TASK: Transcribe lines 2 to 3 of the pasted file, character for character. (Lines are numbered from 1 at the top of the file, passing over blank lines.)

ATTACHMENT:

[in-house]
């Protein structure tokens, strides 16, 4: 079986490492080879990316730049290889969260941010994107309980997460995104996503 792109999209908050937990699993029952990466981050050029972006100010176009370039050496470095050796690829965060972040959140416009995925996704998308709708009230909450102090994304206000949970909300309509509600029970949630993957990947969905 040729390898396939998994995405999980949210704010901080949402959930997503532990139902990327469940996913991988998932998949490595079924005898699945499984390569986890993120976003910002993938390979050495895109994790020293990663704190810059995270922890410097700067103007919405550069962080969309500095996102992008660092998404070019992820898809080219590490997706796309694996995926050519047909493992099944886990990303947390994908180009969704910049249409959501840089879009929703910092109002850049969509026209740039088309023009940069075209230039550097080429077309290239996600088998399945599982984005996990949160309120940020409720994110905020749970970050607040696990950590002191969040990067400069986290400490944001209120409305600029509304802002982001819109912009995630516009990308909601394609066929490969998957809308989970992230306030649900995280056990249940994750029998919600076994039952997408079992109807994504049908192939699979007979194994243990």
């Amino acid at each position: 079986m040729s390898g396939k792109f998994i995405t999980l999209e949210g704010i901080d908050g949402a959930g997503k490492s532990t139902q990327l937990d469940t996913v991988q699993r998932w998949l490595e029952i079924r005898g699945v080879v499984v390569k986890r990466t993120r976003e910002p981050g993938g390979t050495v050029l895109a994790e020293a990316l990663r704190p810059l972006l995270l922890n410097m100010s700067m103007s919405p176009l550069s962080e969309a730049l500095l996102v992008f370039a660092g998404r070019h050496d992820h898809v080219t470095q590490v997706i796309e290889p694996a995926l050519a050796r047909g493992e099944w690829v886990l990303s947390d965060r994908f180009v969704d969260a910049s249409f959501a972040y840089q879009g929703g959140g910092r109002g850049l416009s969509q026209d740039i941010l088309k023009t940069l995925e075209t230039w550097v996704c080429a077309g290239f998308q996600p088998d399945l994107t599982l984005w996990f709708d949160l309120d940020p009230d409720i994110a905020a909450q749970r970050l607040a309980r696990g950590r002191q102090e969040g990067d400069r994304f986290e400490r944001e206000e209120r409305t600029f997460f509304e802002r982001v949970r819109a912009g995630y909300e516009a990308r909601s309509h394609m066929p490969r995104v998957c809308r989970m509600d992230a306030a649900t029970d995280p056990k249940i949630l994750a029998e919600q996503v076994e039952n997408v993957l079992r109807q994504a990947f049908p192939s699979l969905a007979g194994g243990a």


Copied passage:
């Protein structure tokens, strides 16, 4: 079986490492080879990316730049290889969260941010994107309980997460995104996503 792109999209908050937990699993029952990466981050050029972006100010176009370039050496470095050796690829965060972040959140416009995925996704998308709708009230909450102090994304206000949970909300309509509600029970949630993957990947969905 040729390898396939998994995405999980949210704010901080949402959930997503532990139902990327469940996913991988998932998949490595079924005898699945499984390569986890993120976003910002993938390979050495895109994790020293990663704190810059995270922890410097700067103007919405550069962080969309500095996102992008660092998404070019992820898809080219590490997706796309694996995926050519047909493992099944886990990303947390994908180009969704910049249409959501840089879009929703910092109002850049969509026209740039088309023009940069075209230039550097080429077309290239996600088998399945599982984005996990949160309120940020409720994110905020749970970050607040696990950590002191969040990067400069986290400490944001209120409305600029509304802002982001819109912009995630516009990308909601394609066929490969998957809308989970992230306030649900995280056990249940994750029998919600076994039952997408079992109807994504049908192939699979007979194994243990």
């Amino acid at each position: 079986m040729s390898g396939k792109f998994i995405t999980l999209e949210g704010i901080d908050g949402a959930g997503k490492s532990t139902q990327l937990d469940t996913v991988q699993r998932w998949l490595e029952i079924r005898g699945v080879v499984v390569k986890r990466t993120r976003e910002p981050g993938g390979t050495v050029l895109a994790e020293a990316l990663r704190p810059l972006l995270l922890n410097m100010s700067m103007s919405p176009l550069s962080e969309a730049l500095l996102v992008f370039a660092g998404r070019h050496d992820h898809v080219t470095q590490v997706i796309e290889p694996a995926l050519a050796r047909g493992e099944w690829v886990l990303s947390d965060r994908f180009v969704d969260a910049s249409f959501a972040y840089q879009g929703g959140g910092r109002g850049l416009s969509q026209d740039i941010l088309k023009t940069l995925e075209t230039w550097v996704c080429a077309g290239f998308q996600p088998d399945l994107t599982l984005w996990f709708d949160l309120d940020p009230d409720i994110a905020a909450q749970r970050l607040a309980r696990g950590r002191q102090e969040g990067d400069r994304f986290e400490r944001e206000e209120r409305t600029f997460f509304e802002r982001v949970r819109a912009g995630y909300e516009a990308r909601s309509h394609m066929p490969r995104v998957c809308r989970m509600d992230a306030a649900t029970d995280p056990k249940i949630l994750a029998e919600q996503v076994e039952n997408v993957l079992r109807q994504a990947f049908p192939s699979l969905a007979g194994g243990a």